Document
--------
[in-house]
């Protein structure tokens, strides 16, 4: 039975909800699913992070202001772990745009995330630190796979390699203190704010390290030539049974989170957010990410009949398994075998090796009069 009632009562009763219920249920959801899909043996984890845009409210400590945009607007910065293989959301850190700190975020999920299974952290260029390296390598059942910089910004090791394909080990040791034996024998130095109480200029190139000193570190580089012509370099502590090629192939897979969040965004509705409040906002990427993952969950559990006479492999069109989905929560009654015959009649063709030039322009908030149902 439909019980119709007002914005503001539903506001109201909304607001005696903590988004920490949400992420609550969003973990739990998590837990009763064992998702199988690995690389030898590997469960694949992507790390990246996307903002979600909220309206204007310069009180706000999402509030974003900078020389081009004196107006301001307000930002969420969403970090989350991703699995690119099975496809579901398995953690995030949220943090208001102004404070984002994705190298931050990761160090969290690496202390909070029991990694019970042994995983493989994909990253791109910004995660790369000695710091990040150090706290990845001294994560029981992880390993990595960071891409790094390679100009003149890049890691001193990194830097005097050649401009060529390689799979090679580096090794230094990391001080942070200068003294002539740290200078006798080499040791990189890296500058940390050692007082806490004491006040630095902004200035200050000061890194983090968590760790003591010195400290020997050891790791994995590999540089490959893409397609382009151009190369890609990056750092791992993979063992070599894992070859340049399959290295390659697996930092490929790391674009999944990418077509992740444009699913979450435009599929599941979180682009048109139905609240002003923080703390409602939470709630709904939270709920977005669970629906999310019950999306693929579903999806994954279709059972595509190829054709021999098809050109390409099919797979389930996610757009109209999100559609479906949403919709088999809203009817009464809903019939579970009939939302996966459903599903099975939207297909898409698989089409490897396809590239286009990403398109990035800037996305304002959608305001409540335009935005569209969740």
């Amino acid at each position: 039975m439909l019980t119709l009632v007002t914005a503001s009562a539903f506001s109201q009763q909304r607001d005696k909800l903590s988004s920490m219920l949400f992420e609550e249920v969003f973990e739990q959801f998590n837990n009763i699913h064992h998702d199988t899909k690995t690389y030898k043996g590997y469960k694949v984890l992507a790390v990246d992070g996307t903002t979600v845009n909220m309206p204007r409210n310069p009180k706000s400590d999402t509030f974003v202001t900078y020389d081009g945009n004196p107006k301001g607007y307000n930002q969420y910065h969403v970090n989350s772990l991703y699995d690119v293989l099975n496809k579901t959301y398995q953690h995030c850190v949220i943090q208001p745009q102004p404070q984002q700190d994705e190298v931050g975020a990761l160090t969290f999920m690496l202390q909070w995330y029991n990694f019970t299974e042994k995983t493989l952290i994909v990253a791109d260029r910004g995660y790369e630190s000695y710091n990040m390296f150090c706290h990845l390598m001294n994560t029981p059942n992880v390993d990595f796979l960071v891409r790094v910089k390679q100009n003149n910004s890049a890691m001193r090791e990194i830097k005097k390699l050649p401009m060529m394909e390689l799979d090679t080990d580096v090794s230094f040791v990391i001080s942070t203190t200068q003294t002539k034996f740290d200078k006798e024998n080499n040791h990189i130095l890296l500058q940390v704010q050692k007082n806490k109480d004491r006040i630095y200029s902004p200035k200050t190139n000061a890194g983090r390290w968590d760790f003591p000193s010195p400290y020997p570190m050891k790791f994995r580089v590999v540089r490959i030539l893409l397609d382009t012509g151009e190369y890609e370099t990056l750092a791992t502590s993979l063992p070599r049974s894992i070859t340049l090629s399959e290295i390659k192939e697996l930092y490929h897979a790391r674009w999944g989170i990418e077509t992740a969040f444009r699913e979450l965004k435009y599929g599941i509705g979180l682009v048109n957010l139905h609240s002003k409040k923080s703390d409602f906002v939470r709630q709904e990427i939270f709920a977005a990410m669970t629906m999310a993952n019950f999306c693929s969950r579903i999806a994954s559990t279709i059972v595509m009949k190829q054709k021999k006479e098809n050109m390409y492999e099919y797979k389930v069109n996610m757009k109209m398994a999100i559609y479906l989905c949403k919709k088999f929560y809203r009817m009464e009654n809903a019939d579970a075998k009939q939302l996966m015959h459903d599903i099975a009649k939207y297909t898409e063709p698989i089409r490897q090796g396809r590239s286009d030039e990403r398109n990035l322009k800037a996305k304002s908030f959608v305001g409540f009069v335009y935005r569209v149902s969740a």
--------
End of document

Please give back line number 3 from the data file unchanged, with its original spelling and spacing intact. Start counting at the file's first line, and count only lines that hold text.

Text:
């Amino acid at each position: 039975m439909l019980t119709l009632v007002t914005a503001s009562a539903f506001s109201q009763q909304r607001d005696k909800l903590s988004s920490m219920l949400f992420e609550e249920v969003f973990e739990q959801f998590n837990n009763i699913h064992h998702d199988t899909k690995t690389y030898k043996g590997y469960k694949v984890l992507a790390v990246d992070g996307t903002t979600v845009n909220m309206p204007r409210n310069p009180k706000s400590d999402t509030f974003v202001t900078y020389d081009g945009n004196p107006k301001g607007y307000n930002q969420y910065h969403v970090n989350s772990l991703y699995d690119v293989l099975n496809k579901t959301y398995q953690h995030c850190v949220i943090q208001p745009q102004p404070q984002q700190d994705e190298v931050g975020a990761l160090t969290f999920m690496l202390q909070w995330y029991n990694f019970t299974e042994k995983t493989l952290i994909v990253a791109d260029r910004g995660y790369e630190s000695y710091n990040m390296f150090c706290h990845l390598m001294n994560t029981p059942n992880v390993d990595f796979l960071v891409r790094v910089k390679q100009n003149n910004s890049a890691m001193r090791e990194i830097k005097k390699l050649p401009m060529m394909e390689l799979d090679t080990d580096v090794s230094f040791v990391i001080s942070t203190t200068q003294t002539k034996f740290d200078k006798e024998n080499n040791h990189i130095l890296l500058q940390v704010q050692k007082n806490k109480d004491r006040i630095y200029s902004p200035k200050t190139n000061a890194g983090r390290w968590d760790f003591p000193s010195p400290y020997p570190m050891k790791f994995r580089v590999v540089r490959i030539l893409l397609d382009t012509g151009e190369y890609e370099t990056l750092a791992t502590s993979l063992p070599r049974s894992i070859t340049l090629s399959e290295i390659k192939e697996l930092y490929h897979a790391r674009w999944g989170i990418e077509t992740a969040f444009r699913e979450l965004k435009y599929g599941i509705g979180l682009v048109n957010l139905h609240s002003k409040k923080s703390d409602f906002v939470r709630q709904e990427i939270f709920a977005a990410m669970t629906m999310a993952n019950f999306c693929s969950r579903i999806a994954s559990t279709i059972v595509m009949k190829q054709k021999k006479e098809n050109m390409y492999e099919y797979k389930v069109n996610m757009k109209m398994a999100i559609y479906l989905c949403k919709k088999f929560y809203r009817m009464e009654n809903a019939d579970a075998k009939q939302l996966m015959h459903d599903i099975a009649k939207y297909t898409e063709p698989i089409r490897q090796g396809r590239s286009d030039e990403r398109n990035l322009k800037a996305k304002s908030f959608v305001g409540f009069v335009y935005r569209v149902s969740a």